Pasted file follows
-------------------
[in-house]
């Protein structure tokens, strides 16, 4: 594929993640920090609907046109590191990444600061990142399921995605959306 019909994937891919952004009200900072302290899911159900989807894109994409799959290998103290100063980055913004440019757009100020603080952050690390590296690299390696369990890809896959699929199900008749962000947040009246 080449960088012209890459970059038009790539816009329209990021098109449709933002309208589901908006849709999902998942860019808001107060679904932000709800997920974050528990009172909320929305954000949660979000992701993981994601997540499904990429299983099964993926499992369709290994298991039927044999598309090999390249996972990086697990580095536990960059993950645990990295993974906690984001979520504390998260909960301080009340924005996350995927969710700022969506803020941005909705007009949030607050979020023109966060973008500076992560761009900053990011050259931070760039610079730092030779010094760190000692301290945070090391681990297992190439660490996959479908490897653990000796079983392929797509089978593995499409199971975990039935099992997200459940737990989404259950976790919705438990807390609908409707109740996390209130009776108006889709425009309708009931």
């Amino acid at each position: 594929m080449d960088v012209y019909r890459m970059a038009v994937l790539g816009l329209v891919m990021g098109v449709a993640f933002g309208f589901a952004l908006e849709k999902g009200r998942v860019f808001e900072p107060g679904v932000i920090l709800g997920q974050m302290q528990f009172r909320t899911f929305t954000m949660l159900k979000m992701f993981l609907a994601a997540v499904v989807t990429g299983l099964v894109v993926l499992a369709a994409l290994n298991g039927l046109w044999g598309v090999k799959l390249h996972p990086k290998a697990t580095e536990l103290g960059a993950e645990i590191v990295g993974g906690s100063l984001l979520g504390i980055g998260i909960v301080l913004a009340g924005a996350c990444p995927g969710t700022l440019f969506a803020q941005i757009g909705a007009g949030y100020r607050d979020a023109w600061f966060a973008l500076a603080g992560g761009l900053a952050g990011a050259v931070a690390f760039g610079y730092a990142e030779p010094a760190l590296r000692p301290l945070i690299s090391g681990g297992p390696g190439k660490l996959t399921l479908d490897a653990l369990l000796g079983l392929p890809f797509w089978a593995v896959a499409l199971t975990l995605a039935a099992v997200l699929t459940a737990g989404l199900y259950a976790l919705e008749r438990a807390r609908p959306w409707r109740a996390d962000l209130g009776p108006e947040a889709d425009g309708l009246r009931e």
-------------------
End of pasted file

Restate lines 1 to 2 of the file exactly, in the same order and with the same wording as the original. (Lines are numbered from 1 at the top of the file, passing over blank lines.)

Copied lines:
[in-house]
């Protein structure tokens, strides 16, 4: 594929993640920090609907046109590191990444600061990142399921995605959306 019909994937891919952004009200900072302290899911159900989807894109994409799959290998103290100063980055913004440019757009100020603080952050690390590296690299390696369990890809896959699929199900008749962000947040009246 080449960088012209890459970059038009790539816009329209990021098109449709933002309208589901908006849709999902998942860019808001107060679904932000709800997920974050528990009172909320929305954000949660979000992701993981994601997540499904990429299983099964993926499992369709290994298991039927044999598309090999390249996972990086697990580095536990960059993950645990990295993974906690984001979520504390998260909960301080009340924005996350995927969710700022969506803020941005909705007009949030607050979020023109966060973008500076992560761009900053990011050259931070760039610079730092030779010094760190000692301290945070090391681990297992190439660490996959479908490897653990000796079983392929797509089978593995499409199971975990039935099992997200459940737990989404259950976790919705438990807390609908409707109740996390209130009776108006889709425009309708009931």